Once inside the host cell's cytoplasm, the virus uses its own reverse transcriptase enzyme to produce DNA from its RNA genome, the reverse of the usual pattern, thus retro (backwards). The new DNA is then incorporated into the host cell genome by an integrase enzyme, at which point the retroviral DNA is referred to as a provirus. The host cell then treats the viral DNA as part of its own genome, transcribing and translating the viral genes along with the cell's own genes, producing the proteins required to assemble new copies of the virus. It is difficult to detect the virus until it has infected the host. At that point, the infection will persist indefinitely.

In most viruses, DNA is transcribed into RNA, and then RNA is translated into protein. However, retroviruses function differently, as their RNA is reverse-transcribed into DNA, which is integrated into the host cell's genome (when it becomes a provirus), and then undergoes the usual transcription and translational processes to express the genes carried by the virus. The information contained in a retroviral gene is thus used to generate the corresponding protein via the sequence: RNA → DNA → RNA → polypeptide. This extends the fundamental process identified by Francis Crick (one gene-one peptide) in which the sequence is DNA → RNA → peptide (proteins are made of one or more polypeptide chains; for example, haemoglobin is a four-chain peptide).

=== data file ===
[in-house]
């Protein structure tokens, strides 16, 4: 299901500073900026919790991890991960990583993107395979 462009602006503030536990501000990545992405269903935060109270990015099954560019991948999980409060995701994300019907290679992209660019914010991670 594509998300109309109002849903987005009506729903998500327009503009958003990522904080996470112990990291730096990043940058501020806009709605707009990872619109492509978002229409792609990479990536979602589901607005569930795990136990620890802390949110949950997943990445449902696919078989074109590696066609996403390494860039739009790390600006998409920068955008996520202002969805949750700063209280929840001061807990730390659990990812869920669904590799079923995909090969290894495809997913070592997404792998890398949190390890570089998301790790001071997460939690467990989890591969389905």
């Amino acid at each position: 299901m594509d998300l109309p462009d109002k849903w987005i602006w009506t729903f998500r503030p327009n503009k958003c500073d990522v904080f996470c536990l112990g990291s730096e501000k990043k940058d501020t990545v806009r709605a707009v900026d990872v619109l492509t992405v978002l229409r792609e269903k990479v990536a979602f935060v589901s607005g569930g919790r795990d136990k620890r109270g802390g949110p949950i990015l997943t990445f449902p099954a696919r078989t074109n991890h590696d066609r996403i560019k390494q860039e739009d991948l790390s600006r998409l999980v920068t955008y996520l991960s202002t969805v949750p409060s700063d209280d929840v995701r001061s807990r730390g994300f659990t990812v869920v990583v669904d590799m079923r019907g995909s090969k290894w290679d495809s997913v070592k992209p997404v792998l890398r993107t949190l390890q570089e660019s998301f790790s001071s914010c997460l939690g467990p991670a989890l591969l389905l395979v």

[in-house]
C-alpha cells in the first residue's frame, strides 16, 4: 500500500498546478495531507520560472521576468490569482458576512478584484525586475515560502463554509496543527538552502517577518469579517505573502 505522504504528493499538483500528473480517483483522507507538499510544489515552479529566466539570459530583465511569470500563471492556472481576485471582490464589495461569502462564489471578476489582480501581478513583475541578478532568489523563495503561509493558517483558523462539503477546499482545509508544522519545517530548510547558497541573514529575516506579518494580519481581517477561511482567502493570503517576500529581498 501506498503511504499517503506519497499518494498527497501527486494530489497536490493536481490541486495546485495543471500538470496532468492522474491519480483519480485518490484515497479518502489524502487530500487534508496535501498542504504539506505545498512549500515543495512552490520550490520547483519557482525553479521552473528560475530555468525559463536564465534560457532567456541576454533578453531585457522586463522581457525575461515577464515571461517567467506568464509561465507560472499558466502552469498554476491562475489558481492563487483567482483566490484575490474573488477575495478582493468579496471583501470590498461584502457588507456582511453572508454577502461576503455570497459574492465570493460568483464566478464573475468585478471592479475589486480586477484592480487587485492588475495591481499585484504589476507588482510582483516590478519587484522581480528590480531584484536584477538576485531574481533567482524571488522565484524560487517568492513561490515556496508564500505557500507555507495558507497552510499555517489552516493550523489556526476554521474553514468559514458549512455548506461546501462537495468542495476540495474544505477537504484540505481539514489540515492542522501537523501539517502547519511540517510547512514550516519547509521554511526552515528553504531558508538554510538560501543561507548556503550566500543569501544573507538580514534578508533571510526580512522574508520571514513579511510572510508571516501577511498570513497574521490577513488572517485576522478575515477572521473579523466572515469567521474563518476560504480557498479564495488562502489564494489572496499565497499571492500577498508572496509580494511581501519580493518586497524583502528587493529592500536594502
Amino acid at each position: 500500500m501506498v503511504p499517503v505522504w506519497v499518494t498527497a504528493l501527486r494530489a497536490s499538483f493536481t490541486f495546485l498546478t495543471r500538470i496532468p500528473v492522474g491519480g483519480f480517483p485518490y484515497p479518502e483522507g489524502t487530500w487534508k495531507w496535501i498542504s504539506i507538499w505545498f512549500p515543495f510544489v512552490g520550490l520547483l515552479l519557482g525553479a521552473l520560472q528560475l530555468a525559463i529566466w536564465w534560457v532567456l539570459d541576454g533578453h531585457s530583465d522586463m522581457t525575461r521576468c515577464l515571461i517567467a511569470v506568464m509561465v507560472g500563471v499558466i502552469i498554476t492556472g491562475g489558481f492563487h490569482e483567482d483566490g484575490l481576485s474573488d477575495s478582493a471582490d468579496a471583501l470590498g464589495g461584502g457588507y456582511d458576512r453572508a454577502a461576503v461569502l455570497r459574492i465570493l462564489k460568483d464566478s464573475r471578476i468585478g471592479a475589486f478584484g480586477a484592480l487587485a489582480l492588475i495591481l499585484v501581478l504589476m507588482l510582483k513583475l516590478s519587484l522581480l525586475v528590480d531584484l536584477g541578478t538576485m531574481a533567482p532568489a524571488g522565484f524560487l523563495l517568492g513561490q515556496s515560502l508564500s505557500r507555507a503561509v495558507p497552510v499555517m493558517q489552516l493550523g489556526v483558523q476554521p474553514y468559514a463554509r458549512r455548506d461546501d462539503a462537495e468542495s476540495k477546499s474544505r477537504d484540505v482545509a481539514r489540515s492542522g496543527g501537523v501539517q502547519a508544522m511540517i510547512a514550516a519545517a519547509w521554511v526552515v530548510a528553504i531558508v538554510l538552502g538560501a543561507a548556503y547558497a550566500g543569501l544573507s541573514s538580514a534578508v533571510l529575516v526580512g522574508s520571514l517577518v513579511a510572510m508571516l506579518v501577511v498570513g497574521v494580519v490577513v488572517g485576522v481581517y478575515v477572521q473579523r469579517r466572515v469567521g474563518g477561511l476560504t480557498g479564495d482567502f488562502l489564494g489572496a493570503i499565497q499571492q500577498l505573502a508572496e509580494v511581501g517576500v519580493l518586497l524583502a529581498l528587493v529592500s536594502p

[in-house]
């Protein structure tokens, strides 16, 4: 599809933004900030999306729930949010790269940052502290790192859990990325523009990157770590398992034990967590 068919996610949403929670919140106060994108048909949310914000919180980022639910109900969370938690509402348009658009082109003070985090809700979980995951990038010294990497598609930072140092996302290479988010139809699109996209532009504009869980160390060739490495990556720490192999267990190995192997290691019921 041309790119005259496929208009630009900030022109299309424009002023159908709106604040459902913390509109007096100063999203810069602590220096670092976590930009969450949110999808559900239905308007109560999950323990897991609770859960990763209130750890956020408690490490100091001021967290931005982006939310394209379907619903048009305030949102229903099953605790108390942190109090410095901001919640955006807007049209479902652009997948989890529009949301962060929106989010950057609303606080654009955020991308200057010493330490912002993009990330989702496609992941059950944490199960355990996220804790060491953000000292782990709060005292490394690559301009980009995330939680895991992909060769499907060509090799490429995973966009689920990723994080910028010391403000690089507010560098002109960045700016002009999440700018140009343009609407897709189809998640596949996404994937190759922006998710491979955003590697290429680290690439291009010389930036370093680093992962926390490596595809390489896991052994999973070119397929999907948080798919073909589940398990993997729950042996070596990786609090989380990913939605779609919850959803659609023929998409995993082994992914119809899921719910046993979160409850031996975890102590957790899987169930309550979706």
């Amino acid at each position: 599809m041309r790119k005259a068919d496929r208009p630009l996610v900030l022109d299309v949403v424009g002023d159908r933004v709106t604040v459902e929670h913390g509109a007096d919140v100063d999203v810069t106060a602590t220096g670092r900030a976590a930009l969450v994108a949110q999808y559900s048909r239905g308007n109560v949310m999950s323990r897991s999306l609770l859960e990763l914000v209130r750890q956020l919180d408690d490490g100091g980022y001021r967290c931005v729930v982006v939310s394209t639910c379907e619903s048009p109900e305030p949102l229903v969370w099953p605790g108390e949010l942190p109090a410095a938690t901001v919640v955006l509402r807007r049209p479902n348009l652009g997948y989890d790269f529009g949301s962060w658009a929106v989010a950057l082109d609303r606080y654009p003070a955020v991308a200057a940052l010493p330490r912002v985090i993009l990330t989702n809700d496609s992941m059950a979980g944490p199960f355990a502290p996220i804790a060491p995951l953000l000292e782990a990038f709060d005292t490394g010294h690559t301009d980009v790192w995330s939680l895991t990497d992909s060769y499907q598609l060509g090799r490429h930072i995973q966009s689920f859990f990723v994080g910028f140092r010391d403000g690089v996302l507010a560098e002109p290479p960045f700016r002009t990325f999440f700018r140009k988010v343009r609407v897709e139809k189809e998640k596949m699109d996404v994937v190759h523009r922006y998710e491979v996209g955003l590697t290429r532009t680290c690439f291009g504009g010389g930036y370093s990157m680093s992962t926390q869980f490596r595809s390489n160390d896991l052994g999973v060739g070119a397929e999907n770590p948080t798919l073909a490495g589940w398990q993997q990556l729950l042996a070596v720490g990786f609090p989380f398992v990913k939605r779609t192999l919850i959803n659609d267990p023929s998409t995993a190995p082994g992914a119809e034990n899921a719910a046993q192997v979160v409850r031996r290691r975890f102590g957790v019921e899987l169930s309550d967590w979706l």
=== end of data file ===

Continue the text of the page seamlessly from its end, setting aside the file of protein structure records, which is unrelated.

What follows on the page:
Retroviruses are valuable research tools in molecular biology, and they have been used successfully in gene delivery systems.


Rhizidiovirus is a genus of viruses. Stramenopiles (fungi and hyphochytridiomycota) serve as natural hosts. There is only one species in this genus: the type species Rhizidiomyces virus.


The Tetraviridae were a family of viruses so named because they have a T=4 symmetry (T is the triangulation number), are extremely host specific, and infect moths and butterflies of the following genera:

Genus Betatetravirus; type species: Nudaurelia capensis β virus (see Nudaurelia cytherea capensis)

Genus Omegatetravirus; type species: Nudaurelia capensis ω virusThis family was divided into three families by the ICTV in 2011: Alphatetraviridae, Carmotetraviridae and Permutotetraviridae.

Type (biology)